June 2, 2004 -- Health risks usually associated with middle-age spread can be seen in obese children as young as age 4, and new research suggests these problems occur with more frequency and severity depending on the degree of obesityobesity.
According to a study in this week's New England Journal of Medicine, components associated with metabolic syndromemetabolic syndrome -- a cluster of risk factors that raise heart diseaseheart disease and diabetesdiabetes risks -- steadily increase with the more weight obese kids carry.
What this means is that obese children, some not yet attending elementary school, are already displaying warning signs of chronic diseases that in past generations took years to develop.
Metabolic syndrome affects nearly one in four American adults, greatly raising their risk of diabetes, heart disease, and stroke. Generally, adults with metabolic syndrome have at least three of the following traits:
- Waist more than 40 inches around in men or 35 inches in women
- Triglyceride (a fat associated with poor blood sugar control) levels in the blood of 150 or greater
- HDL levels, or "good" cholesterol, less than 40 in men or less than 50 in women
- Blood pressure of 130/85 or higher
- Fasting blood sugar of 100 or higher
More Weight Means More Problems
In this study, researchers found that about 40%-50% of children who were moderately to severely obese had metabolic syndrome.
In practical terms, children with a body mass index, or BMI, (a gauge of body fat determined by height and weight) of greater than 95% of children their age and sex are considered overweight or obese.
"We know that obesity opens the door for many complications, even in children, but what is surprising is that the more obese a child becomes, the greater the cluster of problems these children face," says senior researcher Sonia Caprio, MD, of Yale University School of Medicine.
"The message of this finding is that while it's very hard for obese children to lose weight, it's essential that they don't gain any more weight," she tells WebMD.
Health Risks Before Elementary School
Caprio and her colleagues tracked 20 normal-weight children, 31 overweight children, and 439 obese children between the ages of 4 and 20.
Across the board, the heavier the children were, the more likely they were to have high blood pressurehigh blood pressure, high cholesterolhigh cholesterol, and insulin resistanceinsulin resistance, a factor that often leads to type 2 diabetes. Researchers found lower levels of "good" HDL cholesterolHDL cholesterol and higher blood markers of inflammation associated with heart disease in the heaviest children.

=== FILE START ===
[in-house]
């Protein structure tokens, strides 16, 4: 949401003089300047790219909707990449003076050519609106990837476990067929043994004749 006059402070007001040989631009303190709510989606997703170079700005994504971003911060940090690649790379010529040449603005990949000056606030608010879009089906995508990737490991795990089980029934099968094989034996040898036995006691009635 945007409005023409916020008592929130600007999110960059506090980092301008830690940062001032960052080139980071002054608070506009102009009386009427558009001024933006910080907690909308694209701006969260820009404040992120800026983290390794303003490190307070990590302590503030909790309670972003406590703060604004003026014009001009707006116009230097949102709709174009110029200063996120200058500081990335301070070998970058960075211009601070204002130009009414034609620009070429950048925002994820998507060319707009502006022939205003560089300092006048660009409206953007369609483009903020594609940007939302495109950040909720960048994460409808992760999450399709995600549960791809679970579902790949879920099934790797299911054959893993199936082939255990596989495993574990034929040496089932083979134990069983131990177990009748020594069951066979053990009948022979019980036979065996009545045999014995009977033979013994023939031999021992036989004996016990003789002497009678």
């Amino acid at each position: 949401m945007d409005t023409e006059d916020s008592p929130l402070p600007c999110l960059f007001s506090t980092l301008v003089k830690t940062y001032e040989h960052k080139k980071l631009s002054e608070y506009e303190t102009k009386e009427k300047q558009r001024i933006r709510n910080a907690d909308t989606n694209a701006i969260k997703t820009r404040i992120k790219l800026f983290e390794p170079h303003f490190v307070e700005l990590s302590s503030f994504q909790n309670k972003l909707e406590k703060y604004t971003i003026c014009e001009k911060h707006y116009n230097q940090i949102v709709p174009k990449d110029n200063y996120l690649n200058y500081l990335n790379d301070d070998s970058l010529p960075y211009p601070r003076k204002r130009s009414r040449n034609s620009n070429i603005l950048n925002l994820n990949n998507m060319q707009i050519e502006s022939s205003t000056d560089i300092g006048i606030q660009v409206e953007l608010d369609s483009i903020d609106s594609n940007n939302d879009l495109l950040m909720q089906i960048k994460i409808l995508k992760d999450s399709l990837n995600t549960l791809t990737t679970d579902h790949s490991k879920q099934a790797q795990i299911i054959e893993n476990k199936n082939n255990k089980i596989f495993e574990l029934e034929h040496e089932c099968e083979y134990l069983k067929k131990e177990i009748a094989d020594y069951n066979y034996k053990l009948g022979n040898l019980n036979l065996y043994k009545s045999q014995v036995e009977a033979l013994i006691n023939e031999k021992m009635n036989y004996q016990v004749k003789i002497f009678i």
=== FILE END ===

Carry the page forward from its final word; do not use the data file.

"We saw these problems in children as young as ages 4 to 6, and found that about one in three developed significant health risks very quickly -- especially high blood pressure," she says. "We will now investigate how we can reverse these problems with weight lossweight loss and other factors."
Interestingly, despite previous research that suggests metabolic syndrome occurs more frequently in minorities, especially Hispanics, the study shows obese white children had slightly higher rates of metabolic syndrome.
"We found no differences depending on ethnicity," she says. "Being obese is dangerous for children and adults, no matter who you are."
Help Kids Slim Down Before Puberty
These findings stress the need for treating childhood obesity as early as possible -- ideally, before children reach puberty.
"Work that we've funded has shown that it's easier to treat obese children than to treat adults," says Gilman Grave, MD, chief of the Endocrinology, NutritionNutrition and Growth branch of the National Institute of Child Health and Human Development, an agency of the NIH.
"Pre-pubertal treatment of obesity lasts longest in terms of keeping weight off, so it would be behoove parents of obese children to try to do something before rather than after they reach puberty.
"People used to say children will grow out of obesity as they get older and taller, but unfortunately, this isn't proving to be true for 15% of kids who, by definition, are obese," he tells WebMD.
Grave calls Caprio's study "very powerful and exciting" because it demonstrates the magnitude of dangers associated with higher levels of obesity.
"It's very surprising how there is a dose-response effect, really," he says. "For each step increase in body weight and obesity, you get an increase in all of the cardiovascular risk factors.
"The take-home message of this study is that we've known about the epidemic of obesity in children, and we've known about the epidemic of diabetes in adolescents, but here we are able to predict a third wave of cardiovascular disease."
SOURCES: Weiss, R. The New England Journal of Medicine, June 3, 2004; vol 350; pp 2362-2374. Sonia Caprio, MD, associate professor of pediatrics and endocrinology, Yale University School of Medicine, New Haven, Conn. Gilman Grave, MD, chief of the Endocrinology, Nutrition and Growth branch, National Institute of Child Health and Human Development, Bethesda, Md.